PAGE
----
Fed remains on hold

* Disappointing data
* Fed still hesitant
* Dollar heads lower
* Metals shine

And Now, Today’s A Pfennig For Your Thoughts.

Good Day. And welcome to Thursday morning. The Fed meeting has passed us by, which was largely a non-event, and left the markets pretty much in the same spot. I think most market participants didn’t have high expectations to begin with, but they at least wanted to be prepared for any rogue comments. I’ll dive a little deeper into the Fed meeting in a bit, but first, let’s see what Frank has in store for us today.

“After departing the Sprott Natural Resource Conference in Vancouver last night our flight took off to the west over the sound then turned south. Passing Mount Baker, the San Juan Islands looked like a great place to be on this blue sky day. Rainier was enveloped in clouds as we passed and we continued on over Seattle before turning southeast towards Phoenix. Getting to and from Vancouver from Saint Louis always looks so easy, but ends up with some wrinkles. Seattle is just a 4 hour non-stop flight for us but that last 200 miles or so usually involves a roundabout routing. This YVR to PHX route is a great one though for a window seat junky like me. Mountains, deserts, the Columbia River and with any luck the Grand Canyon all on one swing.

As I noted yesterday the mood around the conference and the city of Vancouver was distinctly more upbeat than the last few years. In my talk, I showed that a lot has changed since January. You may recall that three weeks into this year the mood in the market was rather bad. The New York Times ran an article on January 21st talking about the “plummeting” markets listing all sorts of major assets that had fallen drastically. Since then many of the markets have reversed drastically and the US dollar seems to have broken the strong dollar trend we have seen over the past few years.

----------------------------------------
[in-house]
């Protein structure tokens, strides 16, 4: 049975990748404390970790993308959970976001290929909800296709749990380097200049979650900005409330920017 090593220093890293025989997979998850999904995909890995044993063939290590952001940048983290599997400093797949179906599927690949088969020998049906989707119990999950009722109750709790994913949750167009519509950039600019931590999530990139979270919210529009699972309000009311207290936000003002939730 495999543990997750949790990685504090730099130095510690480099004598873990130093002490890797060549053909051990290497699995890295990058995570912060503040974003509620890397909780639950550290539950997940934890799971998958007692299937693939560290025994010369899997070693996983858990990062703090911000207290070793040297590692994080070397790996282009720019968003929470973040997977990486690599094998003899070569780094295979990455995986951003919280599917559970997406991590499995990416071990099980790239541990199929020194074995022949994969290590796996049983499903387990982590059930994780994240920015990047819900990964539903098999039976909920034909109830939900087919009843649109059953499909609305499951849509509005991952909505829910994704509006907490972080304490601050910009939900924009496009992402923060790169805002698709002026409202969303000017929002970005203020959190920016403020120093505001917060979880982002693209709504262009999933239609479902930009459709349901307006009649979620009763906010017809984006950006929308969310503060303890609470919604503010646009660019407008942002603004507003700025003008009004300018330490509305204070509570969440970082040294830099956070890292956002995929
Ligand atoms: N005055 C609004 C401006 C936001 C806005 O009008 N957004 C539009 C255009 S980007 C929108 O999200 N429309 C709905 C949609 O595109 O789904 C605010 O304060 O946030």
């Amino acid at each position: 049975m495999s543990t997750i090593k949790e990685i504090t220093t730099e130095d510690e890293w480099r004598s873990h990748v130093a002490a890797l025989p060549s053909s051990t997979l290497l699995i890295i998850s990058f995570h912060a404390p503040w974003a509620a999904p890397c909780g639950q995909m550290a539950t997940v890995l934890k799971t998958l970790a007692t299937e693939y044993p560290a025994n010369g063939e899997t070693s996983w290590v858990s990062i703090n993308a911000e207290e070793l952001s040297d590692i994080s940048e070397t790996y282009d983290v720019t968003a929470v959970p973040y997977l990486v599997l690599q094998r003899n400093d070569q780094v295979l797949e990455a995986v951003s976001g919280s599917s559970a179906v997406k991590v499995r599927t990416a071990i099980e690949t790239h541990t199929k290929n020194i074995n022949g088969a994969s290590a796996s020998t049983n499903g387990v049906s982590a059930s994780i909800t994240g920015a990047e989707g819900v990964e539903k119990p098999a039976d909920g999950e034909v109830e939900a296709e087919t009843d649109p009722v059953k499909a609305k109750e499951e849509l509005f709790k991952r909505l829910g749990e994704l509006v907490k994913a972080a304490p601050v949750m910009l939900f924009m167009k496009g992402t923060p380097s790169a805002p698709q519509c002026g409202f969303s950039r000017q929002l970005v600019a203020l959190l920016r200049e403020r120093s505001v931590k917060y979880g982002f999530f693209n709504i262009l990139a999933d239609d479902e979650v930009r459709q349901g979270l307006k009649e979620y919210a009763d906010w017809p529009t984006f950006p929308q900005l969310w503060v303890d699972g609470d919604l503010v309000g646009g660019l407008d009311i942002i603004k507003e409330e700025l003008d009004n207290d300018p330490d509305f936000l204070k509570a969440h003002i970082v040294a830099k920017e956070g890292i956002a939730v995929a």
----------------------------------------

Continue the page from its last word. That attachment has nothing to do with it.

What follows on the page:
One participant of the conference who apparently wasn’t feeling the enthusiasm asked me when I thought this awful economy would get better. First, I said let’s back up and understand that the economy as a whole isn’t terrible or in a recession right now. Issues galore, but it continues to grind along. We do see a number of things that could derail the progress – a shock event, economic or otherwise; a really bad earning quarter; employment issues etc. But for now things just move along.”

Thanks Frank. Moving forward, Dane has been doing a great job with his contributions so let’s take a look and see what we have in the way of economic data.

“The good (or as Chris recently described it, “less bad”) data we’ve gotten recently came to a screeching halt on Wednesday, as Durable Goods fell by 4% in June. May’s already negative print was revised further downward to -2.8%. In the June report, new orders for aircraft and military hardware (tanks, ships, etc.) were hardest hit, but none of the leading indicators in this report showed good news. The only bright spot in the reading came from the auto makers, which rose by 2.6% for the month, but traders looking for a positive picture of the US economy were left with little to go on in this report. However, with the FOMC announcement hogging the spotlight and the headlines for the trading day, this print isn’t likely to leave a lasting impression for investors.

This morning, we get our snapshot of the employment situation with the weekly job numbers, and Friday offers up the second quarter US GDP numbers, along with University of Michigan consumer sentiment and a couple Fed Presidents speaking. Goldman Sachs for one wasted no time in cutting their projection for the second quarter GDP figure by .1% on the durable goods report from yesterday. We only have to wait until Friday to see if they were right or if the GDP figure tells another story.”